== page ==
The rebel mouthpiece Donetsk News Agency said Ukrainian forces used Grad multiple rocket launchers Thursday night and Friday morning north of Donetsk. Under the Sept. 1 cease-fire, which has largely held, heavy weaponry was supposed to have been withdrawn weeks ago.

The uptick in fighting came as the foreign ministers of Russia, Ukraine, France and Germany met in Berlin to discuss progress in implementing the peace deal reached in Minsk in February for the conflict, which has claimed more than 8,000 lives since April 2014.

German Foreign Minister Frank-Walter Steinmeier said the ministers agreed to press forward with the effort to ensure that heavy weapons are withdrawn. "It ought to be possible to conclude the withdrawal of heavy weapons by the end of November or the beginning of December," he said.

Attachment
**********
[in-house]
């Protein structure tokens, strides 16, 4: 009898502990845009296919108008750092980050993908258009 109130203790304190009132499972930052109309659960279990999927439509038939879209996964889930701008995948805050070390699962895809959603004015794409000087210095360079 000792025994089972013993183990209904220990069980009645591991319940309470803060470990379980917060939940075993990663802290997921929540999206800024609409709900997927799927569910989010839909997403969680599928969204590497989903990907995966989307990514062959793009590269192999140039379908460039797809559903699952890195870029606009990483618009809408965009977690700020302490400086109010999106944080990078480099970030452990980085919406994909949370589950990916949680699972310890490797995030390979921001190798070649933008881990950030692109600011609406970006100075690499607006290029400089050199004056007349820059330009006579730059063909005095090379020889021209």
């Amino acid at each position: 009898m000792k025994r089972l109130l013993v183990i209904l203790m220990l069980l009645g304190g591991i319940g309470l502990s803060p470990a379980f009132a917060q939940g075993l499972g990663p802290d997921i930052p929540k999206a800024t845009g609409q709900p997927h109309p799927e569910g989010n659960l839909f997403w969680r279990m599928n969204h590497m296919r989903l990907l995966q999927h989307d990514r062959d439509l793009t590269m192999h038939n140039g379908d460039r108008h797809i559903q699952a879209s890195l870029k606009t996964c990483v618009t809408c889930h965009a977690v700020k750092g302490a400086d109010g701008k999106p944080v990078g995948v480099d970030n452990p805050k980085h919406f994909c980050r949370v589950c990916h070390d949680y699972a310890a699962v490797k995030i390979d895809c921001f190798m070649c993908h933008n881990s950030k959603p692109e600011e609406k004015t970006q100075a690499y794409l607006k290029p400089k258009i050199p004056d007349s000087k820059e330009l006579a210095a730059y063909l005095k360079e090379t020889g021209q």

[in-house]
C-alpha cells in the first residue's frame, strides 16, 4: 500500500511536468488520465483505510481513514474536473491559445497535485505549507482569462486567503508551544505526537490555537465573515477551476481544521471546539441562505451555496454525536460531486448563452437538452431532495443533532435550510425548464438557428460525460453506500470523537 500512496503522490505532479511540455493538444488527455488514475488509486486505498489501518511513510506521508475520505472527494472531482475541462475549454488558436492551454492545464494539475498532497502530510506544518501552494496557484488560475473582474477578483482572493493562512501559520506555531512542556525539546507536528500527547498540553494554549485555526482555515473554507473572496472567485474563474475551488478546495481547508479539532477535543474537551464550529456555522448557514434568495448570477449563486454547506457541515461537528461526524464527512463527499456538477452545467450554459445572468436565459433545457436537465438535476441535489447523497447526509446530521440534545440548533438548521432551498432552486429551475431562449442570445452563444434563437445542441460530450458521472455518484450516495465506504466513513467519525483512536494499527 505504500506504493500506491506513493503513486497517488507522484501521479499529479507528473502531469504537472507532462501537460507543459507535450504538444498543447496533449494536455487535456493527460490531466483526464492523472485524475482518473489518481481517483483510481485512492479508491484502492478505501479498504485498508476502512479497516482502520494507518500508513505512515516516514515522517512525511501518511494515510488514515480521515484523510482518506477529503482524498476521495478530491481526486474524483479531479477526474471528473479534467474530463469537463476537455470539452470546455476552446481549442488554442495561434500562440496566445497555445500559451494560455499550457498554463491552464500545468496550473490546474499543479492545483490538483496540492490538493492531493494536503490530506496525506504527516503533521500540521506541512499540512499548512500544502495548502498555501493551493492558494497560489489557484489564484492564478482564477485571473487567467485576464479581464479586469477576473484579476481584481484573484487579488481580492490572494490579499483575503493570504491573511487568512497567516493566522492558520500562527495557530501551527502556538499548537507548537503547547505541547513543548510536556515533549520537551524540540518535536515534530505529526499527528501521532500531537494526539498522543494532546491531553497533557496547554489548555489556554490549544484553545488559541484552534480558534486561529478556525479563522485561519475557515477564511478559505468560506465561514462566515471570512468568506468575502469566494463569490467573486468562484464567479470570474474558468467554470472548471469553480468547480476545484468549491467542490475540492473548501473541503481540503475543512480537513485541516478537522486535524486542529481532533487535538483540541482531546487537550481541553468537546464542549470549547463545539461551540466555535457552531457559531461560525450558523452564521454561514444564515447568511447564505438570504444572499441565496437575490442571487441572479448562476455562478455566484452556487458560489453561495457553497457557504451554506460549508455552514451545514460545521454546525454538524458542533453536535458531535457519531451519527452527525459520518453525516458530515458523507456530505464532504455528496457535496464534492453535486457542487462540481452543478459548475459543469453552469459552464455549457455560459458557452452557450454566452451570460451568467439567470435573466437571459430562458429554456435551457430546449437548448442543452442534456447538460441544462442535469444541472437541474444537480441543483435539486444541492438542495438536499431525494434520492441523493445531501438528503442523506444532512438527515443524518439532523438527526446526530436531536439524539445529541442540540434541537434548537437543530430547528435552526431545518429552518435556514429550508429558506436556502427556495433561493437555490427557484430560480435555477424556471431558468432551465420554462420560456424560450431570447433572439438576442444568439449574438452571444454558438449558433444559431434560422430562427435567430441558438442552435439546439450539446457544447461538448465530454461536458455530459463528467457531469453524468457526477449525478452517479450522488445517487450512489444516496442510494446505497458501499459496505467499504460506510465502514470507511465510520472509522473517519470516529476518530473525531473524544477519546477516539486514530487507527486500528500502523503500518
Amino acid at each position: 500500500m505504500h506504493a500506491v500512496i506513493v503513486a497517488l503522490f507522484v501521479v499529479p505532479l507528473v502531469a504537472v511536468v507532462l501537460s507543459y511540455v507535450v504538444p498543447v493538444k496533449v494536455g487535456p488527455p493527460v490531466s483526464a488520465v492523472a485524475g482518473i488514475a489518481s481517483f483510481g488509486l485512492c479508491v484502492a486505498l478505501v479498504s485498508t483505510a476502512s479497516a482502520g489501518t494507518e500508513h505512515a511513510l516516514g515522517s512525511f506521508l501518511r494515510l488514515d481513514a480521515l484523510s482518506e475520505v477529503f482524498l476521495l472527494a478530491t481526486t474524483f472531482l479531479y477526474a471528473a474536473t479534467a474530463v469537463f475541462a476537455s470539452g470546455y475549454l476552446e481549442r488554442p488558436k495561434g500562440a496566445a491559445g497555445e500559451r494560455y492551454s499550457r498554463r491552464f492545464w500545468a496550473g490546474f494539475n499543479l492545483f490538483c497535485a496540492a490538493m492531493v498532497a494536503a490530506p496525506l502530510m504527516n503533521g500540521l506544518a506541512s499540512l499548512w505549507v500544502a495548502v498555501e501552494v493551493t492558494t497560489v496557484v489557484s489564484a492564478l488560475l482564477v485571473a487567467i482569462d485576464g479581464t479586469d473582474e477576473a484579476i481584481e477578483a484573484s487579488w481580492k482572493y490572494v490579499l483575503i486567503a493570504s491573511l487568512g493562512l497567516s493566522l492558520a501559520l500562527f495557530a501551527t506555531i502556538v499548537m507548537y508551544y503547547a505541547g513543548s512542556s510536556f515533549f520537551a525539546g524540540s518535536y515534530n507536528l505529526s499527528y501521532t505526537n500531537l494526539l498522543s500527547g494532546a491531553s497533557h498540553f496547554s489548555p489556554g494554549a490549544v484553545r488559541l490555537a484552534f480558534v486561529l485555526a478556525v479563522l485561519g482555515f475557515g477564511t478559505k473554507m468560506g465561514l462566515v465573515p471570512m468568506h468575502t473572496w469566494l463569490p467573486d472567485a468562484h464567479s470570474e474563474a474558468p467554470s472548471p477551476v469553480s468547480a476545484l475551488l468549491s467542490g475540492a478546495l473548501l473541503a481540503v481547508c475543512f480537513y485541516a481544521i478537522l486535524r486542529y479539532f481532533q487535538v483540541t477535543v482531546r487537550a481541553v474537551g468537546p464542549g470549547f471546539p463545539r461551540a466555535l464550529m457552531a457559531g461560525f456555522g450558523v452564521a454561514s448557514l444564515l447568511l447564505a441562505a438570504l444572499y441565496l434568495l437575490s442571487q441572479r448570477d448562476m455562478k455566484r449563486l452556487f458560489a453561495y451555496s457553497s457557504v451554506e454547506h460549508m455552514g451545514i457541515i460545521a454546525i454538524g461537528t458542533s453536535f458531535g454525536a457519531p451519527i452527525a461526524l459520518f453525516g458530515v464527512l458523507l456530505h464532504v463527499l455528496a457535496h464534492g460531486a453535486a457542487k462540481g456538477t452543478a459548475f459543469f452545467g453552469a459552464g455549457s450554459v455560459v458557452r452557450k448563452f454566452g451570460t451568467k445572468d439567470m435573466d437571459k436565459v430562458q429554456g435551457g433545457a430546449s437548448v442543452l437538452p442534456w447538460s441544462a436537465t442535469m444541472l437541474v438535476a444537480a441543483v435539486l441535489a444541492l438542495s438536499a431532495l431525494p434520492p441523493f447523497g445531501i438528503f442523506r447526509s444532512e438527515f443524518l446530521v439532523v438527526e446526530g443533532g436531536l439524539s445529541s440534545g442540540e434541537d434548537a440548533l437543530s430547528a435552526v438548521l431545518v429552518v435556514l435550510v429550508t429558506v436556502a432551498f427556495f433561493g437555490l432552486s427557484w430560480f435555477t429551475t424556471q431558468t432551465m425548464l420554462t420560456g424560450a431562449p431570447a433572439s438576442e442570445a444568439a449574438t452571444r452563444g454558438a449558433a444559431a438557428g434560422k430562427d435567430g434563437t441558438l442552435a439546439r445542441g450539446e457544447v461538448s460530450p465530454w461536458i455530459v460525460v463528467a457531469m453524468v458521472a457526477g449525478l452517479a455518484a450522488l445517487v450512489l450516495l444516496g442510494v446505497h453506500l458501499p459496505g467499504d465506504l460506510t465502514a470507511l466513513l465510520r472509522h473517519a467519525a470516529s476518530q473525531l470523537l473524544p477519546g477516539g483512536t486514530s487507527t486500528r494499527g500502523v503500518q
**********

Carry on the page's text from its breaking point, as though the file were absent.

The ministers in Berlin also agreed there should be a deal by the end of this month on arrangements for demining, so experts can start removing mines before winter sets in, Steinmeier said. He added that they expressed their dissatisfaction with a continuing lack of access for humanitarian organizations to rebel-held eastern Ukraine.

"No one is denying the difficulties and obstacles that we still face on the way to a political solution, but my impression here was that the participants are working to actually overcome these obstacles," he said.

Clashes in Greek cities after march to mark student uprising

November 17, 2015

ATHENS, Greece (AP) — Several hundred youths have hurled rocks, bottles and petrol bombs at riot police in central Athens following an annual march to mark the anniversary of a bloody student uprising.

The clashes, which went on for at least two hours late Tuesday, broke out following a rally that ended peacefully after being attended by 16,000 people and policed by 5,000 officers. Violence also broke out in Greece's second largest city, Thessaloniki. There were no immediate reports of any injuries or arrests.